Researchers at Australia’s Royal Melbourne Institute of Technology University (RMIT) have demonstrated a working rechargeable proton battery. The technology is environmentally friendly and has the potential to store more energy than currently available lithium-ion batteries.

The working prototype combines the best aspects of hydrogen fuel cells and battery-based electrical power. The proton battery is a reversible PEM fuel cell with an integrated solid-state electrode for storing hydrogen in atomic form, rather than as molecular gaseous hydrogen in an external cylinder.

The RMIT team previously showed that a proton battery with a metal alloy electrode for storing hydrogen could work, but its reversibility and rechargeability was too low. The latest version combines a carbon-based electrode for solid-state storage of hydrogen instead of metal hydride as in the earlier work with a reversible fuel cell to provide an integrated rechargeable unit.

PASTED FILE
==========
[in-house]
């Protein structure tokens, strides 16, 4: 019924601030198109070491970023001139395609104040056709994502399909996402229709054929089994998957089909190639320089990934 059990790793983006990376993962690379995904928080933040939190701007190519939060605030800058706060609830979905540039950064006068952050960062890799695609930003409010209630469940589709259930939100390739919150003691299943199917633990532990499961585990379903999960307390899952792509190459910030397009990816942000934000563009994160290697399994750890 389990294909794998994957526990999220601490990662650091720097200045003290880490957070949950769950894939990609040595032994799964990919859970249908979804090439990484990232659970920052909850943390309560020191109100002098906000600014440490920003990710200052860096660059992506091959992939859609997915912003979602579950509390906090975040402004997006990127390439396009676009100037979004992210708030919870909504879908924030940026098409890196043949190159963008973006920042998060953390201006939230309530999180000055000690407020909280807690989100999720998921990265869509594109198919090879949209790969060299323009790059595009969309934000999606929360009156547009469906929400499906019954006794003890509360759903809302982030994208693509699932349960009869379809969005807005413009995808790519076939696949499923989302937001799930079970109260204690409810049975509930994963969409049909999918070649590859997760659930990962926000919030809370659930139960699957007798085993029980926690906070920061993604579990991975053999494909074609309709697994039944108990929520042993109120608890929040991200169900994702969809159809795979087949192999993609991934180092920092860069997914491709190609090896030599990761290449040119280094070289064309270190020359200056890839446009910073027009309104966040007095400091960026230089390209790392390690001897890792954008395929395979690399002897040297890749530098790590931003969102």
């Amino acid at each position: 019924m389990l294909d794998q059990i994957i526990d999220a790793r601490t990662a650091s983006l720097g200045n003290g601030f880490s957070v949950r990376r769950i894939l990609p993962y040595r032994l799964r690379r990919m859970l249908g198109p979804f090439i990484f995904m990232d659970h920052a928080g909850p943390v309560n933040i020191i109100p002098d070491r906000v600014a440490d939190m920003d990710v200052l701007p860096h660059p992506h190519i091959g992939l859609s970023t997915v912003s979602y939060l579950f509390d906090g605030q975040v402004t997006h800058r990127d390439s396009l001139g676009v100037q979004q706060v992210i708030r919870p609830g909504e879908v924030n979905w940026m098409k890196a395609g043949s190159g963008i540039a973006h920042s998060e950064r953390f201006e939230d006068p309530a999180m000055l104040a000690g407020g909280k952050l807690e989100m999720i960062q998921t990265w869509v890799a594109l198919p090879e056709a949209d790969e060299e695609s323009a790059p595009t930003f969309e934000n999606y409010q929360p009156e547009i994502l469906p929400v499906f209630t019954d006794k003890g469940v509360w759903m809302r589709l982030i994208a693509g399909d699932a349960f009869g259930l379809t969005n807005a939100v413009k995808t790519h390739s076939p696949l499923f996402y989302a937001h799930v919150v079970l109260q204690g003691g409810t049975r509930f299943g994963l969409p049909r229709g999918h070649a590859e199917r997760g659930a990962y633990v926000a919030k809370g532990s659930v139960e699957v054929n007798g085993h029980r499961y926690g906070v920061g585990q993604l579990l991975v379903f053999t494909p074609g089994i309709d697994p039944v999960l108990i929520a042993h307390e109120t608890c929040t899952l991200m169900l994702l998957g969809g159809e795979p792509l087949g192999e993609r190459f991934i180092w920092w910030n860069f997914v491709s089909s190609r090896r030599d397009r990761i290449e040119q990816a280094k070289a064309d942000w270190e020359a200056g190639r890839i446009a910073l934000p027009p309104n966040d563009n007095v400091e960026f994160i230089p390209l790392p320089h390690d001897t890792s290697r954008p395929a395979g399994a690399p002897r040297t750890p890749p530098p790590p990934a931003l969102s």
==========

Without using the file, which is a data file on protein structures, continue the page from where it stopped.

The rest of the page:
Protons produced by water splitting during charging are conducted through the cell membrane and directly bond with storage material with the aid of electrons supplied by the applied voltage, without forming hydrogen gas.

This process reverses in electricity supply mode, as hydrogen atoms are released from the storage and lose an electron to become protons once again. These protons then pass back through the cell membrane where they combine with oxygen and electrons from the external circuit to re-form water. Losses associated with hydrogen gas evolution and splitting back into protons are eliminated.

The researchers demonstrated that a small proton battery with active area 5.5 cm2, a porous activated carbon electrode made from phenolic resin and 10 percentage by weight (wt%) PTFE binder was able to store in electrolysis (charge) mode very nearly 1 wt% hydrogen, and release on discharge 0.8 wt% in fuel cell (electricity supply) mode. A significant design innovation is the use of a small volume.

Potential applications for the proton battery include household storage of electricity from solar photovoltaic panels, medium-scale storage on electricity grids and powering electric vehicles.

Schematic diagram of the experimental proton battery with an activated carbon electrode. Source: RMITSchematic diagram of the experimental proton battery with an activated carbon electrode. Source: RMIT

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